Additional Recycling Update:  Due to the Covid-19 advisories and best practices laid out by the CDC, and our government, Moscow Borough is suspending all recycling pick-up until further notice. The drop-off area behind the Borough Building remains closed. PLEASE DO NOT  leave any recycling at the Borough Building.  The Lackawanna Recycling Center is still accepting paper and cardboard; you may drop these items off at the Center Monday through Friday, 7:00 a.m. to 3:30 p.m. 

We will announce when recycling will resume within the Borough.


The Borough of Moscow is proud to be able to provide to you this site as a resource of our community information and as a community guide. It is our intention that this will assist in answering questions you may have concerning the Borough Council and the role of the different Borough Departments.

Regardless of whether you are a permanent resident of Moscow, or are simply visiting, we hope you will take the time to appreciate the Borough and the people in it and by all means, feel free to contact the Borough office or stop by if you have any questions.


Mayor and Council - Borough of Moscow


Need to contact someone directly? Visit our directory for a full list of contact information.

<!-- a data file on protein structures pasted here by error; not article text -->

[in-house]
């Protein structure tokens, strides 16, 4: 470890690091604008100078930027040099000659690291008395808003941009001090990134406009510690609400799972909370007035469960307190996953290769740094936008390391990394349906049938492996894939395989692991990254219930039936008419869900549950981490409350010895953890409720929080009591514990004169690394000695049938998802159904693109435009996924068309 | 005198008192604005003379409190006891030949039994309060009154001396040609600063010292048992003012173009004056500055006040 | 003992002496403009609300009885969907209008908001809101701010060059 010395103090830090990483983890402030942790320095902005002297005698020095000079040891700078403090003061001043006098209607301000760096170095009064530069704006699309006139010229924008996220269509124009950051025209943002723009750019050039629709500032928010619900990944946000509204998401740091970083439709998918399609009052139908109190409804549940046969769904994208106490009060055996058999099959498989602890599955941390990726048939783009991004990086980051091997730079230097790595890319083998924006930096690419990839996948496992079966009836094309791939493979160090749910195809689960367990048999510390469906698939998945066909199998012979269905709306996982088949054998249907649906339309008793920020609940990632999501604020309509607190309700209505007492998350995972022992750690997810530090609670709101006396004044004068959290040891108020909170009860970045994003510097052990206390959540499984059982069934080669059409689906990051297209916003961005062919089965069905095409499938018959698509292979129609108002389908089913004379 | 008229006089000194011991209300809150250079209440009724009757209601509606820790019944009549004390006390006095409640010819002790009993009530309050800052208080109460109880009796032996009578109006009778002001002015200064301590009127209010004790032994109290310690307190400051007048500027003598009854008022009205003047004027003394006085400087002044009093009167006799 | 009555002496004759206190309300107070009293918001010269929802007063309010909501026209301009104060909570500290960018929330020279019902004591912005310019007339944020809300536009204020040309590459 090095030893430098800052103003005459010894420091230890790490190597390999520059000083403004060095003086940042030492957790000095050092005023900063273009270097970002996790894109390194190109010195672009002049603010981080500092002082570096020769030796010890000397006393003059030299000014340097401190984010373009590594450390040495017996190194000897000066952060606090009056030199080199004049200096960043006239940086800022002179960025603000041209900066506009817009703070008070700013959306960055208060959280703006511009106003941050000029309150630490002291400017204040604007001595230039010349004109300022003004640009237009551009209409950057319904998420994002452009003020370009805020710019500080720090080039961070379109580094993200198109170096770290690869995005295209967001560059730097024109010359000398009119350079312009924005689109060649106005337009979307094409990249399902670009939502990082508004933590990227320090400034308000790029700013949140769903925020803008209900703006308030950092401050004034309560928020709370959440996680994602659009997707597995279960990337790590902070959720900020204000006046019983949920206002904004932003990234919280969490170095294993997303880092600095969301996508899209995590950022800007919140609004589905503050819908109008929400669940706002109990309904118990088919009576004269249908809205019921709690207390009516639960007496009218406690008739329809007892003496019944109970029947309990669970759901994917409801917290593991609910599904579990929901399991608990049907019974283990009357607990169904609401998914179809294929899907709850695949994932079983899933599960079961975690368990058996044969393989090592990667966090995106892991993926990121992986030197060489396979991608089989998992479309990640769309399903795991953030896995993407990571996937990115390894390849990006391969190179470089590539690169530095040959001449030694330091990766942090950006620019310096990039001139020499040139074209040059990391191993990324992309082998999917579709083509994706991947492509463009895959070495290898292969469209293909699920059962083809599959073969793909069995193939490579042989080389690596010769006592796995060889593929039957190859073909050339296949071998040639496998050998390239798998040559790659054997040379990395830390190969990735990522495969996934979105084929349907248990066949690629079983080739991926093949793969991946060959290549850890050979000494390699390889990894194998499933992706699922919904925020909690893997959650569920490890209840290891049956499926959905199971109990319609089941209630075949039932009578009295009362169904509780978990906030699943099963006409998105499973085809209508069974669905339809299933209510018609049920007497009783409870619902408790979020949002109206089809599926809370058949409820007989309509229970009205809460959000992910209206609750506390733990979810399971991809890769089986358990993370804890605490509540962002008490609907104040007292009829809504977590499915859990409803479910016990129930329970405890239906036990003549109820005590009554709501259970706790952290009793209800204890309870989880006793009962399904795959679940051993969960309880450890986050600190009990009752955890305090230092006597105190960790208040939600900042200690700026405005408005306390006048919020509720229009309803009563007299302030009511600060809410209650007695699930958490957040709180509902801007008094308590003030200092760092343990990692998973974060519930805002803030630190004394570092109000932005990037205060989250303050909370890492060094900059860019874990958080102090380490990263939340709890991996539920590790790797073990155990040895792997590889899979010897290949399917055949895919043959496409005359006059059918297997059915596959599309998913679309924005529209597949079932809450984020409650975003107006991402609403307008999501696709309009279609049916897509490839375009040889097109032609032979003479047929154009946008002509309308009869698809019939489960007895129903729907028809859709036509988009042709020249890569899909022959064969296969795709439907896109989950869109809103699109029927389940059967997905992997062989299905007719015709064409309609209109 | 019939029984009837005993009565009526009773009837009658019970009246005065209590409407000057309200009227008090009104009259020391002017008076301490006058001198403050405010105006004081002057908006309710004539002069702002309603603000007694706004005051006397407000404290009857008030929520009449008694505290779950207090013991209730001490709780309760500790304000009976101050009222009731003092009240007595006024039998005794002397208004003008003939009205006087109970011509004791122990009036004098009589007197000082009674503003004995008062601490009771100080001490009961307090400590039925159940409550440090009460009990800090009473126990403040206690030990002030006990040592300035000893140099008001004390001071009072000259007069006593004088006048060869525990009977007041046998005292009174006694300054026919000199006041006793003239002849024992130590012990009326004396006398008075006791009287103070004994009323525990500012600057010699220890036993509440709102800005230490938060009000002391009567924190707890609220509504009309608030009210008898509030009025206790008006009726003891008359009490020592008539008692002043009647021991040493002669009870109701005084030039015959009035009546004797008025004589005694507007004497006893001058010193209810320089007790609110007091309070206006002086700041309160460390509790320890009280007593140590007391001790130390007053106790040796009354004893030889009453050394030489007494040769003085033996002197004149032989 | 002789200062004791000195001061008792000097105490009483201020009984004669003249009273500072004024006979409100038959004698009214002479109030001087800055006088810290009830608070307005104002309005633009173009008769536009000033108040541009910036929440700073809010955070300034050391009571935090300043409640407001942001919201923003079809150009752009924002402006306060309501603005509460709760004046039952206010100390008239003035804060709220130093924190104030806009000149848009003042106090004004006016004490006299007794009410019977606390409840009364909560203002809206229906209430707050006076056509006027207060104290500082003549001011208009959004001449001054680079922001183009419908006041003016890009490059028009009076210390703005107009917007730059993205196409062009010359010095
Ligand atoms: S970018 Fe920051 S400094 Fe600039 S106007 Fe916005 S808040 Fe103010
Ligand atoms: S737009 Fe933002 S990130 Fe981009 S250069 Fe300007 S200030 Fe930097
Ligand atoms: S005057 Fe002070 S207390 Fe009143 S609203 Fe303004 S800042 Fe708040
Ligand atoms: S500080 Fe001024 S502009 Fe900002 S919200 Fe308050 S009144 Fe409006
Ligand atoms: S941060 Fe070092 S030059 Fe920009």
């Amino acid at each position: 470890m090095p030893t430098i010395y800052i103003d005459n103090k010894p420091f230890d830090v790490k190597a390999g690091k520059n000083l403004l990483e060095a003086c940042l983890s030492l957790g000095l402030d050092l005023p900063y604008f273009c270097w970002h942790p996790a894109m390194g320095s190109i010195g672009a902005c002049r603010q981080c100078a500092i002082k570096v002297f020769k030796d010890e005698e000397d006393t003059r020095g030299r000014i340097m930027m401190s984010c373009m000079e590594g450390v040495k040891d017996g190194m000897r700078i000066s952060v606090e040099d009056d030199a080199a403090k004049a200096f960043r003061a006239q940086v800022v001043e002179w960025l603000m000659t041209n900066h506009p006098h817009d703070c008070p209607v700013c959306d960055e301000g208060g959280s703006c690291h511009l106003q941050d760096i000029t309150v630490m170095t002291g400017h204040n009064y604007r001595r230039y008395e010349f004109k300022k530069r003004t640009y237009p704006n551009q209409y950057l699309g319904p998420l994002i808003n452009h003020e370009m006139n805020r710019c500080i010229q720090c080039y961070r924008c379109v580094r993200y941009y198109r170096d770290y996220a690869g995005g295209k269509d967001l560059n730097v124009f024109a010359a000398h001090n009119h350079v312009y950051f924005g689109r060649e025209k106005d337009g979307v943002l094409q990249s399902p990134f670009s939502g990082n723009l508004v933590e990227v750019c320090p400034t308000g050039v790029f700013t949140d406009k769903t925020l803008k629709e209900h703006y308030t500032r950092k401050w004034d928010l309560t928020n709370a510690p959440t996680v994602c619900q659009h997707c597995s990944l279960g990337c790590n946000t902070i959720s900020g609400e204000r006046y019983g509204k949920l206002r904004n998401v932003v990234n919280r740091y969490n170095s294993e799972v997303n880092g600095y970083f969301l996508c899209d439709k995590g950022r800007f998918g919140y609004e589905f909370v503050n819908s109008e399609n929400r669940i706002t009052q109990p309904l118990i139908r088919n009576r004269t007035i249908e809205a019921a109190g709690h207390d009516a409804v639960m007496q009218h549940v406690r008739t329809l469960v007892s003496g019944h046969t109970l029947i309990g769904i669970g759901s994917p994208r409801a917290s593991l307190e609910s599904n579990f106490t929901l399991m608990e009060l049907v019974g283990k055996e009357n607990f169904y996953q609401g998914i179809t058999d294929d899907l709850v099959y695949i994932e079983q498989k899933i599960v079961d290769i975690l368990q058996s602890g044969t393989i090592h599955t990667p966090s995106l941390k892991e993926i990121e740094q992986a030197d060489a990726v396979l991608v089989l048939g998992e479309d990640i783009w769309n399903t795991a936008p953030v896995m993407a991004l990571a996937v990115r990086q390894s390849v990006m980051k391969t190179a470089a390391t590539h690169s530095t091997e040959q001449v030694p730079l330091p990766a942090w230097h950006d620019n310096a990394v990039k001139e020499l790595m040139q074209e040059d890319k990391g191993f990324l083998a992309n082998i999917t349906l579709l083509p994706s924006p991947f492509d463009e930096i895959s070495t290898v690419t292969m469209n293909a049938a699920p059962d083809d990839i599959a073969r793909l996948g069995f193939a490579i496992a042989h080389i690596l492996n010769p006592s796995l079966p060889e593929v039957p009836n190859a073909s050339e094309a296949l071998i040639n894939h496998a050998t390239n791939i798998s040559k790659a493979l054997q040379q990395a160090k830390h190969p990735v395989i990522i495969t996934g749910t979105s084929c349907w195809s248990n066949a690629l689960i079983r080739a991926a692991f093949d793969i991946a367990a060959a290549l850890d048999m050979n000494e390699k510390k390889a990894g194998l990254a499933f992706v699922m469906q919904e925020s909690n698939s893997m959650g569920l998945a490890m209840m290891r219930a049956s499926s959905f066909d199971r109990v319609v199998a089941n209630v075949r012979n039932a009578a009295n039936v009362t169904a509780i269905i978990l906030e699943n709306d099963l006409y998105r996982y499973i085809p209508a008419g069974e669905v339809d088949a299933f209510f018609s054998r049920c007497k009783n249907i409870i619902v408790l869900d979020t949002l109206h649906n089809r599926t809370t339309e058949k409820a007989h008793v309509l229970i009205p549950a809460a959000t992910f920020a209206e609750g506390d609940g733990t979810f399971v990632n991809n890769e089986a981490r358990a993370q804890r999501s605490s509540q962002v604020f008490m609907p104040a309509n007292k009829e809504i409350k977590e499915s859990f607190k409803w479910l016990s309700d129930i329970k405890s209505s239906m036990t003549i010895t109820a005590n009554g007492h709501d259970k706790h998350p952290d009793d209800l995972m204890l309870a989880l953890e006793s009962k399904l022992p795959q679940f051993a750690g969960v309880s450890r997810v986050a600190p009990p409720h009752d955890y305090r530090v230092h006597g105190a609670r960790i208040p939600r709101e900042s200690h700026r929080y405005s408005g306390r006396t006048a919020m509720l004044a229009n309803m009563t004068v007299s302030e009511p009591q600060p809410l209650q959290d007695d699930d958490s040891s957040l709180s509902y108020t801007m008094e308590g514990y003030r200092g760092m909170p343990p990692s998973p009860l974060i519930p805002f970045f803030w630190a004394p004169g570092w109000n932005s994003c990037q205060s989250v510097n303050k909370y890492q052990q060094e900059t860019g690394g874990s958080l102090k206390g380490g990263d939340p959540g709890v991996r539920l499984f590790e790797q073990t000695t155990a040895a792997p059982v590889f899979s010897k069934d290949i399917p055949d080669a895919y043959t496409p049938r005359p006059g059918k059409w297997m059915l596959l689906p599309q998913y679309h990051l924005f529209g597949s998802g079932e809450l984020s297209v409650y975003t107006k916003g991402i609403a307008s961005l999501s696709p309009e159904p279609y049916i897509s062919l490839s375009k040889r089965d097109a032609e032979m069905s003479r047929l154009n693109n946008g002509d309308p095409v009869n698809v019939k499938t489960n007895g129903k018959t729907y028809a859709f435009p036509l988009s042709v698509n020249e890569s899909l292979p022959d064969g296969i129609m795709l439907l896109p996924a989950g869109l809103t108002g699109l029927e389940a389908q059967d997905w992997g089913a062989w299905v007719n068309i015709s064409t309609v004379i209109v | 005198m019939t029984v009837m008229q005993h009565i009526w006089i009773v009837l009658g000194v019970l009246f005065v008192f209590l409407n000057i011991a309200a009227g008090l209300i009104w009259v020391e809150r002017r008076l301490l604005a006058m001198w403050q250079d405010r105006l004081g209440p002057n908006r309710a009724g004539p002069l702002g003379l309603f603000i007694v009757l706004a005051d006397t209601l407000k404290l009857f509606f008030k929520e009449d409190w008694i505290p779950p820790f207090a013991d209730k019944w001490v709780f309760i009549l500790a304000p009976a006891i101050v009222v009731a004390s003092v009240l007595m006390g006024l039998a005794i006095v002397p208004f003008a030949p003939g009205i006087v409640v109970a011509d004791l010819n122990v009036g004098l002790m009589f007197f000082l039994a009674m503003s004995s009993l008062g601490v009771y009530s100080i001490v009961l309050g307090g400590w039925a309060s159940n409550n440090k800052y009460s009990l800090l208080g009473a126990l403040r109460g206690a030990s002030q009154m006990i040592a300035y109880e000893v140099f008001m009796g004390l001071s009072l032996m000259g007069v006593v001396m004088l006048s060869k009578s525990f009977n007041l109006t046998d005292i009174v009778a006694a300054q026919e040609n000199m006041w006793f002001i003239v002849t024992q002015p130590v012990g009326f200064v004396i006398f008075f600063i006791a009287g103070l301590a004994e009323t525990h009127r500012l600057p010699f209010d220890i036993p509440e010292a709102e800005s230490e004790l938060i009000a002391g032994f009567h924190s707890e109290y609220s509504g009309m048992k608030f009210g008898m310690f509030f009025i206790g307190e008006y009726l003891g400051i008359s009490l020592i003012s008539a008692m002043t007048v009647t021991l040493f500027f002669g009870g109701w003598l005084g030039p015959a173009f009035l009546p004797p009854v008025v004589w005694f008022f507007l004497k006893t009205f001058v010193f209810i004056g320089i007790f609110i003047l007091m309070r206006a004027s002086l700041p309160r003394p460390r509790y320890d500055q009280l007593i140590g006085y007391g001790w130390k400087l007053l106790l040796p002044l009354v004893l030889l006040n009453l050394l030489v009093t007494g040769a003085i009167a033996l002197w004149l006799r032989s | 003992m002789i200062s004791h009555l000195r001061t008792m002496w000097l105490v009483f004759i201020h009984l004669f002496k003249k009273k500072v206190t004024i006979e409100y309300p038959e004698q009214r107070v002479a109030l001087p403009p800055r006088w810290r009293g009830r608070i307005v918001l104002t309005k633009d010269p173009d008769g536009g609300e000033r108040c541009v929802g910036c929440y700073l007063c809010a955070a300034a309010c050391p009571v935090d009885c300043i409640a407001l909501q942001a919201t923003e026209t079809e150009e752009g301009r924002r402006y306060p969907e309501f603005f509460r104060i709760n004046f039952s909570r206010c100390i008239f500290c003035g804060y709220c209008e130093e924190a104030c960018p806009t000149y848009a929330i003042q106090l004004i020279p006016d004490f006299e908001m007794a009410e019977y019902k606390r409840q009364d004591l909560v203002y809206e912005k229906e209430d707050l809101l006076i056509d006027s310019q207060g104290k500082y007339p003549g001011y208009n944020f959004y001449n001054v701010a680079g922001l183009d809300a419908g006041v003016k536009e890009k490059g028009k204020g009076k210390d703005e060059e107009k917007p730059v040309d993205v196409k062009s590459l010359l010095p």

Community Calendar

History of Moscow

Moscow Borough was established in 1908 by citizens interested in creating improved services to their thriving community. W. B. Miller became the town's first Burgess.

The area we call Moscow was given that name at some point in the 1850s. Exactly how the name came to the area is not clear. Originally called Drinker's Beech and named for Henry Drinker, a Quaker from Philadelphia, who gained possession of nearly three square miles of land and began harvesting the local beech trees. A roadway carved through the wilderness cut through what we know today as Main Street or Route 435 was named Drinker Turnpike.

Some people believe that the Reverend Peter Rupert, a Lutheran minister, renamed the area after his former home in Moscow, Russia. There is no firm evidence that he, nor settlers from Russia, named the area. The Reverend Rupert did build a log cabin tavern to service stage coach travelers making the arduous journey between Philadelphia and the interior of New York State.

It is possible that the area could have easily been renamed Moscow at the whim of the first postmaster Leander Griffen who opened the settlement's first general store in 1854.

The construction of a rail line from Scranton to the transportation hub of Hoboken, New Jersey increased the importance of the area not only for commerce but also as a destination for vacationers, who used the rail lines to visit the numerous local hotels built in this beautiful country setting. By the early 1900's there was even a daily commuter train called "the accommodation train" bringing workers from Moscow to Scranton. Today, the Victorian-era Moscow railroad station is a reminder of the profound influence rail transportation has had on this area.

This area continues to grow in a family-friendly environment with its shops, restaurants, recreation and, of course, the train station and Steamtown excursions.